There are some signs that Boehner and Ryan want to get the caucus to Yes on reform — perhaps even comprehensive reform with legalization or even citizenship — but to read much of the coverage, you’d think they have no real influence over whether that actually happens.
One possibility is that Boehner attempts to pass a handful of piecemeal bills but ends up being stymied by two dozen or more conservatives who refuse to vote for anything that could set up a conference committee. House Democrats could also hold together and oppose any effort to deal with immigration through a step-by-step approach. If unable to produce a bill, Boehner could succumb to rising pressure from business, establishment Republicans, faith leaders and others to ultimately allow a vote on a comprehensive bill — and House members who oppose it wouldn’t revolt because they’ll just want it off their plate. In that scenario, Boehner would most likely feel pressure to bring up a bipartisan House bill, which is slated for release later this year. That bill is expected to hew further to the right than the Senate bill.
Another scenario is that the House passes legislation on border security and the DREAM Act, setting up a conference committee with the Senate. When it gets to conference, Senate reform backers would push to expand the scope of the negotiations and lobby Boehner to waive the so-called Hastert rule for the conference committee report, which requires a majority of the majority to support a bill before it receives a vote.
The first of those scenarios is probably the more likely one, and it’s important to keep it in mind. As I reported here yesterday, the bipartisan House “gang of seven” group is eying a compromise that would include a path to citizenship but would redefine the provisional legal status as “probation” and require E-Verify to be operational in five years, or all those undocumented immigrants get kicked off probation. In other words, this would function as a hard trigger for citizenship — and it’s much tougher than what’s in the Senate bill.
Remember: Presuming this compromise measure does get introduced, which would probably happen after the August recess, the GOP leadership has some say over what happens to it. Does it get a vote? How aggressively will GOP leaders advocate for it internally? The Latino media is demanding to know whether Boehner is prepared to show some leadership on the issue. This may or may not matter to Republicans, but outside observers note that this could, in fact, matter to the GOP over the long term. Will Boehner and Ryan — who is emerging as a pivotal figure on immigration in the House — step up and make the case that it’s time to support something that has plenty for both sides to dislike, even if it means taking some heat from the right in the process?
As for the second option outlined by Politico, that one could unfold if we get to conference with a House bill that lacks a path to citizenship. Conservatives are trying to prevent that from happening, but that doesn’t mean it won’t. For all of Boehner’s insistence that he’ll never allow a vote on anything that lacks the support of a majority of Republicans, if this scenario does take place, he would likely face a very tough decision at that point. It’s very possible Boehner and GOP leaders may decide supporting immigration reform isn’t necessary for the long term good of the party or would more short term harm than good. But we don’t know for certain they’ll decide that — and indeed, it seems clear Boehner and Ryan believe there is a need for the party to act.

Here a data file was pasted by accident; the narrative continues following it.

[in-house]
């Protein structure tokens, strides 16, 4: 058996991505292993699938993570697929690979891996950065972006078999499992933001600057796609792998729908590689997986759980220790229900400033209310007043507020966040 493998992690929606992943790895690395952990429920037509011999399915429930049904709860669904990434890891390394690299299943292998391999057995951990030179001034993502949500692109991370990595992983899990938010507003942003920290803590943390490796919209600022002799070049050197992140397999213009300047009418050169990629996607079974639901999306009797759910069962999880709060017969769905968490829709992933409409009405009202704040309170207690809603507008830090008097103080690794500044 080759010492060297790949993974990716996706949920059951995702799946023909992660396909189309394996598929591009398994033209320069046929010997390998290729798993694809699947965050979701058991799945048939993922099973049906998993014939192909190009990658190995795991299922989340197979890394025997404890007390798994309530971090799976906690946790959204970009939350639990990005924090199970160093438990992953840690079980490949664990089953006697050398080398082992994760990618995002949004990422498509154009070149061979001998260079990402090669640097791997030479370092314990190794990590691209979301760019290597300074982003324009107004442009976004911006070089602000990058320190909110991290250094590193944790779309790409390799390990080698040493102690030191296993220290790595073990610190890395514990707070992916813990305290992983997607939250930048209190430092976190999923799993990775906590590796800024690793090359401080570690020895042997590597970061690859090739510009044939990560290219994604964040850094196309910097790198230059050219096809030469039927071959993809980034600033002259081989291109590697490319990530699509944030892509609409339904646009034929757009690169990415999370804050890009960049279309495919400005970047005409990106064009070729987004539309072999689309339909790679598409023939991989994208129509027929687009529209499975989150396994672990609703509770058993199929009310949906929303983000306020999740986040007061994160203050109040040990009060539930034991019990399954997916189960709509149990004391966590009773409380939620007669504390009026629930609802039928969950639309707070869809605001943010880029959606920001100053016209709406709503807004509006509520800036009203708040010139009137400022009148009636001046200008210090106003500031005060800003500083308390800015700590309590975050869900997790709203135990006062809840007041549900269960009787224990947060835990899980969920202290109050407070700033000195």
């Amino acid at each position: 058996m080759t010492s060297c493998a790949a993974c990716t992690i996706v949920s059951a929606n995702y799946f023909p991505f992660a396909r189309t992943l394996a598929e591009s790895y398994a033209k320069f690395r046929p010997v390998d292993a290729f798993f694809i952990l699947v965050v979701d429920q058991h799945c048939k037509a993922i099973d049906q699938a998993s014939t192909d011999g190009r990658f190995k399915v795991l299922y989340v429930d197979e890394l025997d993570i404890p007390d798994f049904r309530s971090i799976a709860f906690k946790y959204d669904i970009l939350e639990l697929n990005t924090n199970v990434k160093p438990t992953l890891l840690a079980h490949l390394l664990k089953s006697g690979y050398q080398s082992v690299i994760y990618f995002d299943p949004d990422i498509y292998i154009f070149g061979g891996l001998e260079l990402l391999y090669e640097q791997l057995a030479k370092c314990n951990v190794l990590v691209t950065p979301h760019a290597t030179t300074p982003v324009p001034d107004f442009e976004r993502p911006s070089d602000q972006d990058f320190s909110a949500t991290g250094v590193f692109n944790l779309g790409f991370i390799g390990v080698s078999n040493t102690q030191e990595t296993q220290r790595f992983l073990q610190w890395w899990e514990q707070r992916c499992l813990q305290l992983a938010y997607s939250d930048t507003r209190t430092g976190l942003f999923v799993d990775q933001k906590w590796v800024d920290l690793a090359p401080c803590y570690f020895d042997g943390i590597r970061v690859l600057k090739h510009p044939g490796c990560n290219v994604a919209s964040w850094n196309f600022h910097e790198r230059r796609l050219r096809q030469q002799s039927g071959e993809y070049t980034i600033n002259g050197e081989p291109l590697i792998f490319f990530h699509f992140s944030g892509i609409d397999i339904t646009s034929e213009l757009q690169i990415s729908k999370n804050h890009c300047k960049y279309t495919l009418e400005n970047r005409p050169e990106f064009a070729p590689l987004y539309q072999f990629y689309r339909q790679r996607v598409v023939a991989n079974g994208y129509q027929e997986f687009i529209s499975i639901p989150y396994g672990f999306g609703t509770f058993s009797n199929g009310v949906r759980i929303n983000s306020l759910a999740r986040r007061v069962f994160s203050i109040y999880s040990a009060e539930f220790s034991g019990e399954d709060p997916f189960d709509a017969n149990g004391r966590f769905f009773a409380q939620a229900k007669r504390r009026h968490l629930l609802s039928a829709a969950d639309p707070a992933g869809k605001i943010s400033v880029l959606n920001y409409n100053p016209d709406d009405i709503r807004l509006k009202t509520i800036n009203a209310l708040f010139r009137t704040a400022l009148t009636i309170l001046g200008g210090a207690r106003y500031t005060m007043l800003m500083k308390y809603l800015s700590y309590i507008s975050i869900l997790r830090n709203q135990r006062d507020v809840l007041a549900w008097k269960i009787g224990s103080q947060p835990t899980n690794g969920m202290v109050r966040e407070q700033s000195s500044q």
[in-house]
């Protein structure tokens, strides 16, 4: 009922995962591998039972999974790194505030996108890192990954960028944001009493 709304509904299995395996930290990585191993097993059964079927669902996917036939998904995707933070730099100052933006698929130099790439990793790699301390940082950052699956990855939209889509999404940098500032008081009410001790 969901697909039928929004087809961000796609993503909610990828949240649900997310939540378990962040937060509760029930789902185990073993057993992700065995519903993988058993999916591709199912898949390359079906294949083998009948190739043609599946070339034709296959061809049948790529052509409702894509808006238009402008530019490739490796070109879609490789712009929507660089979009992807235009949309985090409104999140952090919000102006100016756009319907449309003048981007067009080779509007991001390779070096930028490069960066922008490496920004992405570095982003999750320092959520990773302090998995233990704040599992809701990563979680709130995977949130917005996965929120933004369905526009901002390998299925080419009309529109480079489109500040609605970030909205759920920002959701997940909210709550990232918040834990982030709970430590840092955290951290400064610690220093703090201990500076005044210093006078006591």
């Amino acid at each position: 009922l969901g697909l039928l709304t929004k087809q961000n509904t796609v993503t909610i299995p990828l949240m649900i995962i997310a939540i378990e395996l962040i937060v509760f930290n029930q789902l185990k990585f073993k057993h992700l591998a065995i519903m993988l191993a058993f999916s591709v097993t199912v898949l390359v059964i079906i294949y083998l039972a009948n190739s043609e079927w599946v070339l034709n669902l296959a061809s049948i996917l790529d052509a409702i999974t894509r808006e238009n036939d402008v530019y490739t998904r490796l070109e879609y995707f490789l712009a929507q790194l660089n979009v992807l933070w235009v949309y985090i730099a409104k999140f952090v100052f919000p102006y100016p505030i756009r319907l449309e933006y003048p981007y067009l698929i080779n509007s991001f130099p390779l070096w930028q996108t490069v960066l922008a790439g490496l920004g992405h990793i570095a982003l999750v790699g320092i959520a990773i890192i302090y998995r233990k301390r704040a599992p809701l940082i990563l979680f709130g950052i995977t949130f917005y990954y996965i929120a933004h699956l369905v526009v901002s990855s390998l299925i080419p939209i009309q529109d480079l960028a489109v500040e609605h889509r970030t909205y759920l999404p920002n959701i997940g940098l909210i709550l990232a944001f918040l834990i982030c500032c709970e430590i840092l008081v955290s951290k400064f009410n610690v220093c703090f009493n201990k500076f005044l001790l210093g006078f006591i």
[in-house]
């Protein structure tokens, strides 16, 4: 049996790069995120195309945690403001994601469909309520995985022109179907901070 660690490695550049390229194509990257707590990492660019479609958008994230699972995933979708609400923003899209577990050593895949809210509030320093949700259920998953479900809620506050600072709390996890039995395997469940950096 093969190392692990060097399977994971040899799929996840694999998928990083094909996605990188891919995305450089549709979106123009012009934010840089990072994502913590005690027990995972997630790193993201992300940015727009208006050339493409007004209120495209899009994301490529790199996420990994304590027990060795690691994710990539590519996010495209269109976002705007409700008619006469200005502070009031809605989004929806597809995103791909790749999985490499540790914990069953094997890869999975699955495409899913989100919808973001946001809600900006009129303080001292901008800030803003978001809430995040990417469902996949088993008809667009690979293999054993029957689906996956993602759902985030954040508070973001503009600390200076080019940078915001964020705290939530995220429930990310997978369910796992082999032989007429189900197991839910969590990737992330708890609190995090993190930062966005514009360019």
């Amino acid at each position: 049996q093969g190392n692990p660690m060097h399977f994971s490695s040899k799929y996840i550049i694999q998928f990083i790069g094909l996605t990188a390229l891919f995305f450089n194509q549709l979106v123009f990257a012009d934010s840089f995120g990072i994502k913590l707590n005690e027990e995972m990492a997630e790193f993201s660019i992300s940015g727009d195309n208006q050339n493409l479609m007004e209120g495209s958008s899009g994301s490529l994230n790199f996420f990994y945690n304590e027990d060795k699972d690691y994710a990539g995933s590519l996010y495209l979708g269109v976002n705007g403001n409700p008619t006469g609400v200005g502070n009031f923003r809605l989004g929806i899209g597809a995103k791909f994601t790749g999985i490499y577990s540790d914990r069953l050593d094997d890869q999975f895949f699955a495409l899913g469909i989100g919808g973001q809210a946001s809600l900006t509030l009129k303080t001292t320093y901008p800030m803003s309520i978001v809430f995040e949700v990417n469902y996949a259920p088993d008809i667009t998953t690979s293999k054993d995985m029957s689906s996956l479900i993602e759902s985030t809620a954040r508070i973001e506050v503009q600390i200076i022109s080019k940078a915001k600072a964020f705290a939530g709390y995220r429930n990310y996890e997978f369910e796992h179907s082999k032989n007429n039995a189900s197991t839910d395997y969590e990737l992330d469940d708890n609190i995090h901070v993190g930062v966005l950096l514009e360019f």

Yes, it is likely reform will die in the House. But if it does, it would not be a natural or inevitable occurrence. It would be the result of a leadership decision, not the result of the right wing dictating the outcome. It would largely be by choice.
* MAJORITY SUPPORT FOR CITIZENSHIP: A new Post/ABC News poll finds that 55 percent of Americans support a path to citizenship, including 55 percent of independents and 53 percent of moderates. But as always, a majority of Republicans — 58 percent — opposes it.
Of the 234 Republican members of the House, 97 — two fifths — come from the 11 Confederate states, and these 97 are almost uniformly opposed
to negotiation of any kind with Democrats.
“If it’s 37, 38, 39, I don’t care. If we do it 100 times, sooner or later we’ll get it right.”
Points for persistence, if not for appreciation of reality…
Today, re: the so-called nuclear option, Senate Republicans preserved the right to surrender in the future.
By “surrender,” Cruz must mean, “allowing the winner of elections to staff the government.” This signifies that conservatives will likely continue to pressure the leadership to keep up with the relentless obstructionism.
The fields of candidates are still shaping up, but already there are signs of brewing Senate primary fights among Republicans in several states, including Iowa, Georgia and Alaska. “The Republican path to success in the Senate is pretty narrow. If they lose one or two seats because of a difficult primary, that’s a huge problem — and it’s possible,” said Jennifer Duffy, a Senate analyst for the nonpartisan Cook Political Report.
Georgia is key, because if Republicans lose a seat there, they’d likely be forced to sweep four Dem incumbents out of office (presuming Mitch McConnell wins) to take back the Senate.
* AND TODAY’S PLUM READS:
Americans United for Change is up with a new ad in D.C. touting the good Obamacare news out of New York and juxtaposing it with continued GOP efforts to repeal the law. For White House allies, the struggle is to counterbalance media coverage that will hype every misstep as proof the law is in catastrophic collapse.
A new Quinnipiac poll finds that Virgina voters favor legalizing gay marriage by 50-43 — while 68 percent of Republicans remain opposed.